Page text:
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The therapy dogs at Walter Reed are not magic. (OK, maybe a little bit.)

When you're going through something really hard, sometimes what you need is a warm, fuzzy, adorable distraction.

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The magic science is compelling. Therapy dogs really do seem to help sick and injured people recover.

Therapy dogs like those at Walter Reed National Military Medical Center in the above video by Military Health aren't random dogs from a local shelter. These are highly trained, certified dogs with handlers. Therapy and emotional support dogs have been shown to help veterans break out of their emotional shells, leading to more productive therapy sessions and better relationships with loved ones.

More research is needed into how exactly therapy dogs help mitigate the problems that wounded veterans experience, but we've known for a very long time that having pets — especially dogs — grants some pretty serious health benefits.


Why do dogs make us feel good?

One big reason: They stimulate our brains to create oxytocin.

Quick neurochemistry lesson:

Oxytocin is a hormone that the brain excretes during certain social interactions. It does a few neat magic tricks on the mind and the body. Scientists have found that oxytocin:

  • helps us bond with our friends, romantic partners, and family (especially children),
  • prompts our bodies to heal themselves,
  • helps us trust each other, and
  • reduces anxiety, fear, and stress.

How awesome is all that?

This awesome:

Do you think a dog can have an impact on happiness?

Go pet your dog and then tell me. If you don't have a dog, pet someone else's dog. (But always ask first.)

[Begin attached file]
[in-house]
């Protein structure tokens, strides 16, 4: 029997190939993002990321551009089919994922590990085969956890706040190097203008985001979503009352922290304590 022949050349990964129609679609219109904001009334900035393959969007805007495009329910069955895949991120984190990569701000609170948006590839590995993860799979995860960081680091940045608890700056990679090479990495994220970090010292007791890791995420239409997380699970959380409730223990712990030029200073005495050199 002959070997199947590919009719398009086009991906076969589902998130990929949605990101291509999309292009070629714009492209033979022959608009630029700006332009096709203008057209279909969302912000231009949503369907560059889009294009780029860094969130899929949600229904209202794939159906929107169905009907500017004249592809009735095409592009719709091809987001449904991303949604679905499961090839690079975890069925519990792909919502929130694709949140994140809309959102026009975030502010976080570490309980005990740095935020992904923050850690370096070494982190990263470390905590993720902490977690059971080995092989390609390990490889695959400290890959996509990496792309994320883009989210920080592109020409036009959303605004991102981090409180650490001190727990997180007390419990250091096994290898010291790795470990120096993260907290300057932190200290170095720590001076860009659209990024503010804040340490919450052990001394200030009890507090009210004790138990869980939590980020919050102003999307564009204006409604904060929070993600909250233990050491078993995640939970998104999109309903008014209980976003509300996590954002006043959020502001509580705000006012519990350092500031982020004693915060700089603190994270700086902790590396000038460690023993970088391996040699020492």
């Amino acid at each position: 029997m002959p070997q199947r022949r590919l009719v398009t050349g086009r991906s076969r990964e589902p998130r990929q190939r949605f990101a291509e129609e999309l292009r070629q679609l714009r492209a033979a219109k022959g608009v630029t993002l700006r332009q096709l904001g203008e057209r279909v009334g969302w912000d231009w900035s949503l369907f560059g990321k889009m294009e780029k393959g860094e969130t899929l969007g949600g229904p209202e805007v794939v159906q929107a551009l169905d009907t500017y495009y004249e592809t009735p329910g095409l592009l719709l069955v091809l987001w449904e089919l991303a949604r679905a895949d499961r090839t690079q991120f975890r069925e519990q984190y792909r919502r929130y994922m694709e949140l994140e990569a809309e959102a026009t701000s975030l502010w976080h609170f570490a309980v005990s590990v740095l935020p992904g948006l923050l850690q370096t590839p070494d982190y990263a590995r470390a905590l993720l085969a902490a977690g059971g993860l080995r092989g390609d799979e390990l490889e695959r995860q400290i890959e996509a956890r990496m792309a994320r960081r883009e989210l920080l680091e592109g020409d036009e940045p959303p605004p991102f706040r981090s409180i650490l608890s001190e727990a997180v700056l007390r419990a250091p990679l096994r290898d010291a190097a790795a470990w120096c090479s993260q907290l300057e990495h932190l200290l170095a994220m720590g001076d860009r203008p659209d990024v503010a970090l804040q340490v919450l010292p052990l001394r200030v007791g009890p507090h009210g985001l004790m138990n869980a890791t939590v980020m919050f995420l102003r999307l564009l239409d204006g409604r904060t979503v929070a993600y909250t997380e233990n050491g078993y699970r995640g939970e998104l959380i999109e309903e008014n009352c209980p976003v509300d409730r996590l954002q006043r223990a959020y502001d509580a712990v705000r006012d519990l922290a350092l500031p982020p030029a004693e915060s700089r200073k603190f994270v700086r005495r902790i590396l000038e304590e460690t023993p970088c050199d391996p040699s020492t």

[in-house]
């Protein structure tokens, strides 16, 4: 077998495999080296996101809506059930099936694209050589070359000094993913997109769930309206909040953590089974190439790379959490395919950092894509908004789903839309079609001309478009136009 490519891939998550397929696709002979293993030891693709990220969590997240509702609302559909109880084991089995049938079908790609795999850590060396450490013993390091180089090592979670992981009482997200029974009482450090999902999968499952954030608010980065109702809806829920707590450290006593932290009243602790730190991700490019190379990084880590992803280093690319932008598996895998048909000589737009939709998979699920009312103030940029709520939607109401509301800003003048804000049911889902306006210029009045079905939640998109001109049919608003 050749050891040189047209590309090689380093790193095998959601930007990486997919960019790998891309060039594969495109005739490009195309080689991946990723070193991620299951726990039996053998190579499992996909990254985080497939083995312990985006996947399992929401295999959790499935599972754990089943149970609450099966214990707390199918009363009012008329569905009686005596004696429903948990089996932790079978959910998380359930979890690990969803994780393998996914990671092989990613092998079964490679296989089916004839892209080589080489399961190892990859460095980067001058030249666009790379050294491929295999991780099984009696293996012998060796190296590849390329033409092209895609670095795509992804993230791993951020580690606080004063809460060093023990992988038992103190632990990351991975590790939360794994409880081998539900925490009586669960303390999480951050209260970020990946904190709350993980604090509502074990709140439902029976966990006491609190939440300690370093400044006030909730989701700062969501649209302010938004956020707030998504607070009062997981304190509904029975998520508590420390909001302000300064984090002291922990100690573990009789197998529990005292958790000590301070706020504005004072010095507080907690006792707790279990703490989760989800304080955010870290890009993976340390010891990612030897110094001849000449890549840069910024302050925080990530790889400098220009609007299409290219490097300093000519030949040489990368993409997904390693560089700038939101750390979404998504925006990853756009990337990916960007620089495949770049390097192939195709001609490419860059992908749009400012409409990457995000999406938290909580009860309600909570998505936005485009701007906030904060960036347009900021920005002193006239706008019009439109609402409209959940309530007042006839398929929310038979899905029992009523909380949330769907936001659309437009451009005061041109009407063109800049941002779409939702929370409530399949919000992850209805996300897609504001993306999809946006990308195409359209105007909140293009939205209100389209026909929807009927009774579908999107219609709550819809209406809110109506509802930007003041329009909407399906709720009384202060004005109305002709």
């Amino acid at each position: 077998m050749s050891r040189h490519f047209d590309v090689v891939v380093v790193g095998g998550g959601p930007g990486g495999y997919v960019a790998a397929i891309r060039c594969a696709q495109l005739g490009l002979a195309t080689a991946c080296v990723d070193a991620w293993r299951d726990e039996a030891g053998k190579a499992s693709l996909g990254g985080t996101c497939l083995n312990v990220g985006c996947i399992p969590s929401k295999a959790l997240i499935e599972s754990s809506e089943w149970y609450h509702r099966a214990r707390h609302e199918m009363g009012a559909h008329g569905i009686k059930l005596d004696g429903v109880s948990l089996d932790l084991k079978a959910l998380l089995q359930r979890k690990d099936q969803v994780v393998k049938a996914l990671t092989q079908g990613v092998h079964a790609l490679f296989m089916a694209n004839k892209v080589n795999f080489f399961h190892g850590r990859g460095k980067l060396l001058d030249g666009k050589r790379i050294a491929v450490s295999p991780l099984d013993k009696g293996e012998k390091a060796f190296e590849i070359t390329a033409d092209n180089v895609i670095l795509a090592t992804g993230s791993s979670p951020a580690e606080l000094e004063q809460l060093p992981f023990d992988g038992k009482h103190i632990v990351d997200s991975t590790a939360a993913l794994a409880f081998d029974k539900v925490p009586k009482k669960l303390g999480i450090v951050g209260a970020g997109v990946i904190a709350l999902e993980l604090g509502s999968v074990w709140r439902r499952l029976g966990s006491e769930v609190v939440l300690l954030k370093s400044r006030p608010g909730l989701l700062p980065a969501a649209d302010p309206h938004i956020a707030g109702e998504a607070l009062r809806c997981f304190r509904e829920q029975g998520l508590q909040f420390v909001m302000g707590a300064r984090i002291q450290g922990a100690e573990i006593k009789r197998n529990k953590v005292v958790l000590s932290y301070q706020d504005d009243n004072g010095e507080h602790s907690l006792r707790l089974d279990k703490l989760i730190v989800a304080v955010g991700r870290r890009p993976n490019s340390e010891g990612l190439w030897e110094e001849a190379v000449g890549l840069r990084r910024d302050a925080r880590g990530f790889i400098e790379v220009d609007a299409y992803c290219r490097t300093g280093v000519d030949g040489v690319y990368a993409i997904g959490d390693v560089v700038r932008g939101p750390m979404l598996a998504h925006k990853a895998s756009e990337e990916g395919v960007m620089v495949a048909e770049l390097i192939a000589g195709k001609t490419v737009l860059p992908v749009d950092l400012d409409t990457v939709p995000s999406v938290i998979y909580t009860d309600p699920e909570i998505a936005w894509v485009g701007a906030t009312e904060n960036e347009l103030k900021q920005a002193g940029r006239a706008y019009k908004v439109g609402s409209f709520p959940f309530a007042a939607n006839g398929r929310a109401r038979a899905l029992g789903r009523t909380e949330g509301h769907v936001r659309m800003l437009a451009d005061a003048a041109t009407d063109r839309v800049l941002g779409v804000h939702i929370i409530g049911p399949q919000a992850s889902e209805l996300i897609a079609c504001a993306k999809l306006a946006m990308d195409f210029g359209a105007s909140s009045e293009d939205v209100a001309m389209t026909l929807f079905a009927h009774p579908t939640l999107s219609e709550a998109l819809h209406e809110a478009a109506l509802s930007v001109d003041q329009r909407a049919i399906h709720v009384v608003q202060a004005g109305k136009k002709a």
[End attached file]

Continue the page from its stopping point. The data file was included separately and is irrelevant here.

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True

When Jonathan Irons was 16, he was put on trial for burglary and assault with a weapon. According to CBS Sports, Irons was tried as adult, and an all-white jury found him guilty—despite there being no witnesses, no fingerprints, no footprints, and no DNA proving his guilt.

Irons began his 50-year sentence in a Missouri state prison in 1998. Now, 22 years later, he's a free man, largely thanks to the tireless efforts of a WNBA superstar.

Maya Moore is arguably the most decorated professional women's basketball player in the U.S. A first-round draft pick in 2011, she's played for the Minnesota Lynx, where she became a six-time WNBA All-Star, a five-time All-WNBA First Team player, a four-time WNBA champion, and the WNBA Most Valuable Player in 2014.

But before the 2019 season, in the peak of her career, Moore decided to take the year off for a different kind of court battle—one that had wrongfully convicted a young man and doomed him to spend most of his life behind bars. Her decision rocked her sport, and there was no guarantee that sacrificing an entire season to fight for criminal justice reform would bear any fruit.

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